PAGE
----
One of the options for the Road Home is to sell the State your house for 60% of the pre-K value, although if my appraisal from them is any indication it will be more like 40% of the real pre-K value. I've long wondered what would happen to those houses.
Recently the LRA said they expect to have 7,000 properties in New Orleans. Many of those will simply be bulldozed because they are too far gone. Most people with repairable houses seem to have been able to get more quicker from speculators or flippers. One factor may have been that Road Home was putting a floor on the market. That floor might collapse as Road Home winds down.
LRA has accepted New Orleans' Plan for those properties. Under the plan New Orleans
... expects its New Orleans Redevelopment Authority to receive 7,000 Road Home properties in the next year. The city's plan calls for the properties to be sold to developers or cleared for parks and community gardens in the next 10 yearsI haven't been able to discern exactly how NORA is going to go about this. In the past they have offered blighted properties for redevelopment, but that process was slow, expensive, complex and convoluted. The results were frequently disappointing. The NORA Submission to the LRA has four methods of distribution identified.
- Lot Next Door program and transfers to individuals
- Transfers to for-profits and non-profits for development as residential property
- Utilization of properties as sites for community gardens, urban agriculture and pocket parks
- Selected use of properties for other uses expounded in neighborhood plans, such as community health centers, smallgrocers, and expansion of school and other facilities.
According their plan NORA also expects to get about 7,000 additional blighted properties. The city recently auctioned almost 2,000 tax delinquent properties and is expected to get more early next year. The sale was accomplished online and was apparently a great success. Hopefully NORA will employ a similar open process. I'd suggest getting eBay to do it.
In addition Real Estate industry spokesmen expect as many as 20.000 foreclosures in New Orleans. That's a lot of houses to be disposed of and I don't see any lending institution wanting any part of the flooded ones with with repairs, maintenance and remediation costs, plus potential liability for concealed damage and mold, among other things. Most of these may eventually end up with the Feds, and from there go to NORA, but that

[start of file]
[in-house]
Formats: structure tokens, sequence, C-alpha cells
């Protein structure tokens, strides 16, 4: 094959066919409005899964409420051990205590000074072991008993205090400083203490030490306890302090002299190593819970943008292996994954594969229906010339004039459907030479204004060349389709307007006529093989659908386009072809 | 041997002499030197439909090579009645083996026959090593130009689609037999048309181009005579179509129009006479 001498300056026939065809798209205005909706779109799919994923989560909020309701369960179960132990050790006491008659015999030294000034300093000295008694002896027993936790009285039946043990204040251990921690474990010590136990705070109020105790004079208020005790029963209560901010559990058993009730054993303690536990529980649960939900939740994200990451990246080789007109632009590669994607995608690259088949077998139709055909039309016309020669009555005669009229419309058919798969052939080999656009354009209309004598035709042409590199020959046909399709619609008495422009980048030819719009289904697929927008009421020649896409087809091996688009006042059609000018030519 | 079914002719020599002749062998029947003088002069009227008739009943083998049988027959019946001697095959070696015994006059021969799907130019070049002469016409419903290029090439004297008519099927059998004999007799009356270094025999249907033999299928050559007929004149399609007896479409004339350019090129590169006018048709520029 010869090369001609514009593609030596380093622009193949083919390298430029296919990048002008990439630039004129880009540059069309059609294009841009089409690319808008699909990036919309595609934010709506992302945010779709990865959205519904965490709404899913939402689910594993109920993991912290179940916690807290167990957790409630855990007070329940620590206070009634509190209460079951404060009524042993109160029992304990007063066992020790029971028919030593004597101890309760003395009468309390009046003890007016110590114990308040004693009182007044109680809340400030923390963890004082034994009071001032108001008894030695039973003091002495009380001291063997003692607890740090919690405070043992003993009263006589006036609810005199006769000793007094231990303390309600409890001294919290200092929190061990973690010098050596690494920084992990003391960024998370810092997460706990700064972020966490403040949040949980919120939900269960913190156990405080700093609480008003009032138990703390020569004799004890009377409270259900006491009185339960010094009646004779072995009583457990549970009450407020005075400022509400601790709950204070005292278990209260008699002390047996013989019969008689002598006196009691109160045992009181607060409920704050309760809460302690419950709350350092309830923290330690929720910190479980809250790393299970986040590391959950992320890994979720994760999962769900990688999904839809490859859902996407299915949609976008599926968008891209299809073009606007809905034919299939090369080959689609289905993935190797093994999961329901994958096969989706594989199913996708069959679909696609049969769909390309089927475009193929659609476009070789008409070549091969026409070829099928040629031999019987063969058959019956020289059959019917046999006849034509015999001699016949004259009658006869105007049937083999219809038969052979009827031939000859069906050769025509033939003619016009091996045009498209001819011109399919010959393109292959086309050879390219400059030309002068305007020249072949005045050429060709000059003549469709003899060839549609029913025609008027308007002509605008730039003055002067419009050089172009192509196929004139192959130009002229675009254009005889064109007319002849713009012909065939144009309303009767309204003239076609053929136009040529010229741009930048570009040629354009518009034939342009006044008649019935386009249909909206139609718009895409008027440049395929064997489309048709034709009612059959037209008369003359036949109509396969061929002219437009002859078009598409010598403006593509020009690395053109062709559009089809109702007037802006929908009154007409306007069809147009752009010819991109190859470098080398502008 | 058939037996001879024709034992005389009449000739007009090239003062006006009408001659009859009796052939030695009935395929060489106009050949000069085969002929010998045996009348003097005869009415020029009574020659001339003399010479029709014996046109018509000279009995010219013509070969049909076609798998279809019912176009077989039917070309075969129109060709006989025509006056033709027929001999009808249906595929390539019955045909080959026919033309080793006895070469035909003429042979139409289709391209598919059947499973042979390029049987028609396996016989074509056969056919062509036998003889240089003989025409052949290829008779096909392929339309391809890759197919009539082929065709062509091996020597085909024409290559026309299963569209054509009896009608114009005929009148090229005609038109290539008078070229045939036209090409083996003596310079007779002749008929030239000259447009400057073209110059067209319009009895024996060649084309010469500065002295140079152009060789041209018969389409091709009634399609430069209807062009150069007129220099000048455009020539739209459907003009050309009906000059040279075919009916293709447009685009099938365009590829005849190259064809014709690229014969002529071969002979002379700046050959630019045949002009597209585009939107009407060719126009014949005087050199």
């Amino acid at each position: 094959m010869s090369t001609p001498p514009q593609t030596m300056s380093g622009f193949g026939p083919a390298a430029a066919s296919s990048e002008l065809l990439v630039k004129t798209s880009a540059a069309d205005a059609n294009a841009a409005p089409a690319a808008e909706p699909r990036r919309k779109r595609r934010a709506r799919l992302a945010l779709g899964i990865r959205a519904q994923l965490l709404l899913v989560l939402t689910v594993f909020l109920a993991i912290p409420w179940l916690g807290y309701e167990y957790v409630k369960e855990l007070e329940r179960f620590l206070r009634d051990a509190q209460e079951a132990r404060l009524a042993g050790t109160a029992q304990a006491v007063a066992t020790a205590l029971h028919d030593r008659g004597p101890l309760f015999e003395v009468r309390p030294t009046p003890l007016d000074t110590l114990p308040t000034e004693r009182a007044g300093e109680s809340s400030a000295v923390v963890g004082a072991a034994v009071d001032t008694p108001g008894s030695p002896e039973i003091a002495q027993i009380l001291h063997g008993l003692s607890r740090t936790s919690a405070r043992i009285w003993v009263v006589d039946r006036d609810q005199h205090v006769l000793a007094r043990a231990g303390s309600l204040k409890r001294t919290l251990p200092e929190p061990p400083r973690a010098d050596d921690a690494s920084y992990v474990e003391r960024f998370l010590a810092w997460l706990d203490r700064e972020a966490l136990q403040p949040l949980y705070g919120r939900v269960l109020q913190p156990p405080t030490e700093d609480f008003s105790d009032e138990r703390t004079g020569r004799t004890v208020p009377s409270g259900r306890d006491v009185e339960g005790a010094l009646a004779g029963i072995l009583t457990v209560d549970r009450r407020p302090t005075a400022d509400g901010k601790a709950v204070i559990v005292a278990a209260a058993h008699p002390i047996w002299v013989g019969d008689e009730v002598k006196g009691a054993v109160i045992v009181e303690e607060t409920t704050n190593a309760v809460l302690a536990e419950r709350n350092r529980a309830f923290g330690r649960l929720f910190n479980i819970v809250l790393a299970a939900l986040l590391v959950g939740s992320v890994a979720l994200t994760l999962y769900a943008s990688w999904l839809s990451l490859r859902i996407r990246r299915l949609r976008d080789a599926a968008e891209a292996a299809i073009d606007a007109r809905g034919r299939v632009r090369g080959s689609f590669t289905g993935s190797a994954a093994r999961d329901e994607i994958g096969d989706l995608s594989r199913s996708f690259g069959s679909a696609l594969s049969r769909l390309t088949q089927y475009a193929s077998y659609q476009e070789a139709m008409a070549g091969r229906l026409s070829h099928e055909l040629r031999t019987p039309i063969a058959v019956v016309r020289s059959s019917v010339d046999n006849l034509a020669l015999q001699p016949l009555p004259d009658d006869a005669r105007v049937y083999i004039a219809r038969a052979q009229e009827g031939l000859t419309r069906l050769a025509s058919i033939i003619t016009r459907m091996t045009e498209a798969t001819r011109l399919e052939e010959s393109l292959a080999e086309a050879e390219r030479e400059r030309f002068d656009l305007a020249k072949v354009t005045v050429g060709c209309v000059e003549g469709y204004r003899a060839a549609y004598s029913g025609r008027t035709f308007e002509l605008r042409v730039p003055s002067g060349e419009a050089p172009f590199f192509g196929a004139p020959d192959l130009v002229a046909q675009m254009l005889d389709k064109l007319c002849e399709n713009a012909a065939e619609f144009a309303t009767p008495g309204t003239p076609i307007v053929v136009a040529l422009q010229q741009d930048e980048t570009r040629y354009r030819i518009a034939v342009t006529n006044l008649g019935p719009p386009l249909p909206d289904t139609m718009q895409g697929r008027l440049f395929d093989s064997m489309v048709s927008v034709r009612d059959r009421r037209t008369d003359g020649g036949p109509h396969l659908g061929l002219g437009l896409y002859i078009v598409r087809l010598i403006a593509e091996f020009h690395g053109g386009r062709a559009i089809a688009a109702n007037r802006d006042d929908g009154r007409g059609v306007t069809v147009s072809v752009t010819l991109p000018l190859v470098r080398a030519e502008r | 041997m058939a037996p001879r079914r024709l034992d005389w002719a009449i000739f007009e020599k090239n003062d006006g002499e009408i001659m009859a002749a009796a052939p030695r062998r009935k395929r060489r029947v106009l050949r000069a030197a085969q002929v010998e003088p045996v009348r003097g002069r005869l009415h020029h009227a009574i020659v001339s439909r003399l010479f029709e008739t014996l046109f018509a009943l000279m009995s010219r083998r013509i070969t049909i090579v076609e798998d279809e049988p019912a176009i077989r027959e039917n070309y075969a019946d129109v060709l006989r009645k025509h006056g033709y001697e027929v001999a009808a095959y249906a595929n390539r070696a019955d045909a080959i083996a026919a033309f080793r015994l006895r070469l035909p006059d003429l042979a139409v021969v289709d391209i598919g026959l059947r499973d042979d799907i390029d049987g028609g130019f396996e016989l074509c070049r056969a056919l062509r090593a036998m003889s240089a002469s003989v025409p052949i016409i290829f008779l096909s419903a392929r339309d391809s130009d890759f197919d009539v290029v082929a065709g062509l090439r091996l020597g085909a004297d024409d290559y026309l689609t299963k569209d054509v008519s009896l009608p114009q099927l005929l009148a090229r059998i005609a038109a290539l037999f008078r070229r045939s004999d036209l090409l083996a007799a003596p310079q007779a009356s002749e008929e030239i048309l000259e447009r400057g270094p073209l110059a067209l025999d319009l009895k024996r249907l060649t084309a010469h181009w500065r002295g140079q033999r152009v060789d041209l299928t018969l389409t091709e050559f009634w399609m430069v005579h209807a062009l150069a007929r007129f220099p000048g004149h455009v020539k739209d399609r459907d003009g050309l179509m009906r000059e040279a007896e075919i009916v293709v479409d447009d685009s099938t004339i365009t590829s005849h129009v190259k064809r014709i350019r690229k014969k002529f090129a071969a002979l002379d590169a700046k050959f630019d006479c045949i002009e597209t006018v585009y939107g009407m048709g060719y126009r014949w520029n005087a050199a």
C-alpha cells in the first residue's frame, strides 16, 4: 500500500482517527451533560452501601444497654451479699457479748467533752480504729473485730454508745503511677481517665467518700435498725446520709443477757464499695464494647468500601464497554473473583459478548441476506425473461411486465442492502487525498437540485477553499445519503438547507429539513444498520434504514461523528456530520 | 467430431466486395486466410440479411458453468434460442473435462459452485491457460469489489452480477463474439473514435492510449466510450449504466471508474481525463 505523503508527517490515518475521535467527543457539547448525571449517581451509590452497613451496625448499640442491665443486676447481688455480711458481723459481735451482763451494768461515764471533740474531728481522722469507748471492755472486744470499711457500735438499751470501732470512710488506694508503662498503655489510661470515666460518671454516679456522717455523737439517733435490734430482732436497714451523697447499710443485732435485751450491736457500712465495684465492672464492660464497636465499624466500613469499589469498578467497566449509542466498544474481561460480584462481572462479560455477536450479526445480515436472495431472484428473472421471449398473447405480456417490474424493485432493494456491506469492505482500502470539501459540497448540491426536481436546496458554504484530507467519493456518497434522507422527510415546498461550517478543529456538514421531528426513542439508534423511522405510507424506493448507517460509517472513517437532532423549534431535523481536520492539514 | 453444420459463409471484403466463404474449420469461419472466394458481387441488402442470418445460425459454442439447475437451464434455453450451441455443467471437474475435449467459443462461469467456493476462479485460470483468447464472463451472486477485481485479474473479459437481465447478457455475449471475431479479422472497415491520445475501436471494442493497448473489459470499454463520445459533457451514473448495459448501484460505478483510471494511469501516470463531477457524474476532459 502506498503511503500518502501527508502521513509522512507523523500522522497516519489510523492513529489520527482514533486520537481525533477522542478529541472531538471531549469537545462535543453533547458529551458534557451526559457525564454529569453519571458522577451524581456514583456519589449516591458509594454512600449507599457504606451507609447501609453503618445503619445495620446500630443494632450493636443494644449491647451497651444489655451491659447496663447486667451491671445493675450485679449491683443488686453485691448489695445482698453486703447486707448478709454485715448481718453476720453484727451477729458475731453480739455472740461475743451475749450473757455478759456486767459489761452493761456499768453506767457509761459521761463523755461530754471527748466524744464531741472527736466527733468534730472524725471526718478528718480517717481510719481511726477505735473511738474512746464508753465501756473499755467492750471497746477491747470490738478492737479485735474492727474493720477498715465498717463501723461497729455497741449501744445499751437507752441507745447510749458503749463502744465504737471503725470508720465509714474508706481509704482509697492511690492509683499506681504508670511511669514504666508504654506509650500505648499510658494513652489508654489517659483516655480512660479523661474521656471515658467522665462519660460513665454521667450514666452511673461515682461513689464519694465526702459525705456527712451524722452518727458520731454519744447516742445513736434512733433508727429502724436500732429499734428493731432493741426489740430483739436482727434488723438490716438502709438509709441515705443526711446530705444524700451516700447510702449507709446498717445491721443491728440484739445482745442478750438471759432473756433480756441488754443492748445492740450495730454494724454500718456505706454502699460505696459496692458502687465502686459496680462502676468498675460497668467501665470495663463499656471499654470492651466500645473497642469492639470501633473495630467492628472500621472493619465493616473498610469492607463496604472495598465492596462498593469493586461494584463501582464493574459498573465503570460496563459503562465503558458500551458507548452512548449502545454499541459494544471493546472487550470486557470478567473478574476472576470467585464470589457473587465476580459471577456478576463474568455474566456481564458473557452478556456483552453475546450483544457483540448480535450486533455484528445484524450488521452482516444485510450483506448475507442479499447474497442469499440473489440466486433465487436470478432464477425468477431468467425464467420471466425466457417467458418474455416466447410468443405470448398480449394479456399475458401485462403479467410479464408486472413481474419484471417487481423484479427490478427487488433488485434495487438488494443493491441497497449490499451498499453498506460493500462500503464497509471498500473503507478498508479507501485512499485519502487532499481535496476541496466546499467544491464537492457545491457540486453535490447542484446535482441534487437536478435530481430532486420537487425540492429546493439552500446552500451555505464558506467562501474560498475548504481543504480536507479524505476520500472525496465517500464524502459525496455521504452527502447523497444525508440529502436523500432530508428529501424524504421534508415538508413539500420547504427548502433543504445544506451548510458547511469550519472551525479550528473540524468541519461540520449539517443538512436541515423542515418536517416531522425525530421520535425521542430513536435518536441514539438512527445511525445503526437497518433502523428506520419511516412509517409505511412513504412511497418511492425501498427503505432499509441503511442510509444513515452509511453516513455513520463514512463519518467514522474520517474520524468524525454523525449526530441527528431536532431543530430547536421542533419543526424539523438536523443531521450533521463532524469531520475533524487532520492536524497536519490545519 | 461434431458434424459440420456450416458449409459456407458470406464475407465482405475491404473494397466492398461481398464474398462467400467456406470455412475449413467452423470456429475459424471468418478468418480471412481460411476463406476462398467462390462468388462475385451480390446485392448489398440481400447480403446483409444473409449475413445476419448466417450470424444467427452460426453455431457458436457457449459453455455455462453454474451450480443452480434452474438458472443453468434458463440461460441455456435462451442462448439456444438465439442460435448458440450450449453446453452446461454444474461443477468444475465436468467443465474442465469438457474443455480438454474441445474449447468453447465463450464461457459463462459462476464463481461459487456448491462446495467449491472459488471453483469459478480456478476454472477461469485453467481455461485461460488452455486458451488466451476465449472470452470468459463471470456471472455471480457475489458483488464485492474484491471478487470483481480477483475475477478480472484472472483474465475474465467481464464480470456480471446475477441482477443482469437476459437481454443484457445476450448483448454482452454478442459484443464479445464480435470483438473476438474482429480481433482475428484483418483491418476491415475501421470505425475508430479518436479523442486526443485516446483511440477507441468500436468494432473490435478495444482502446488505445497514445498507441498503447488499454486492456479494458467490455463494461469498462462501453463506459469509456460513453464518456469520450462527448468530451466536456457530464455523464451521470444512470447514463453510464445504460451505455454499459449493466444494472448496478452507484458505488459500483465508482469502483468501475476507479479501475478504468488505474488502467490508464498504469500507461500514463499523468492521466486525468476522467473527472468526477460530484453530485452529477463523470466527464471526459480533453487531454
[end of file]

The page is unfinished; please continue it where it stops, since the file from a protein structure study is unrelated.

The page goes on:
Included in the Lot Next Door is a suggestion that NORA might engage in land swaps to improve clustering. That seems reasonable, but potentially subject to favoritism.
The Lot Next Door.
The Lot Next Door programs seems exclusively directed to Homeowners. It would allow Homeowners to acquire adjacent property on preferential terms. I see no reason it shouldn't, under a somewhat different conditions, also be directed toward landlords. It seems to me many rental properties could benefit from additional adjacent land for amenities and/or off street parking, which would enhance the value of the existing properties.
Where are the Families?
In reading the proposal I see no mention of individual families being given any direct assistance as new home owners. Only for-profit and non-profit developers are mentioned. That is a serious omission. I can imagine an opportunity for young families committed to New Orleans to invest sweat equity in a new or upgraded home. Most of us know people who using their own resources have completed restoration largely on their own. I can imagine community resources being used to assist people with skills training and other assistance.
I'd like to see an Urban homesteading program where infill properties in developing areas would be offered to potential home owners on favorable terms, in return for a covenant that the family complete renovations in a reasonable time and reside in the home for a reasonable time. Something similar to the Road Home covenants. Perhaps banks could be lined up to provide bridge financing for the renovations and guarantee a mortgage on completion for qualified families. Perhaps certain necessary professions could be offered even more favorable terms like teachers, police, firefighters and nurses. Perhaps military veterans, National Guard members, musicians or others might be attractive targets.
I understand that a modest 1200 sq. ft. Gentilly Bungalow can be rehabilitated for around $70,000, using "builder" quality materials and labor. With sweat equity this could probably be cut in half. Many people have now lived in FEMA trailers for two years now. I wonder if some kind of temporary on-site housing could be arranged for homesteaders while repairs are underway, possibly re-purposing existing surplus FEMA housing.
If these figures are correct, and I don't think any of them are really reliable, there may be as many as 35,000 houses that will be transfered to NORA. That's almost 10 times the number of public housing units being torn down.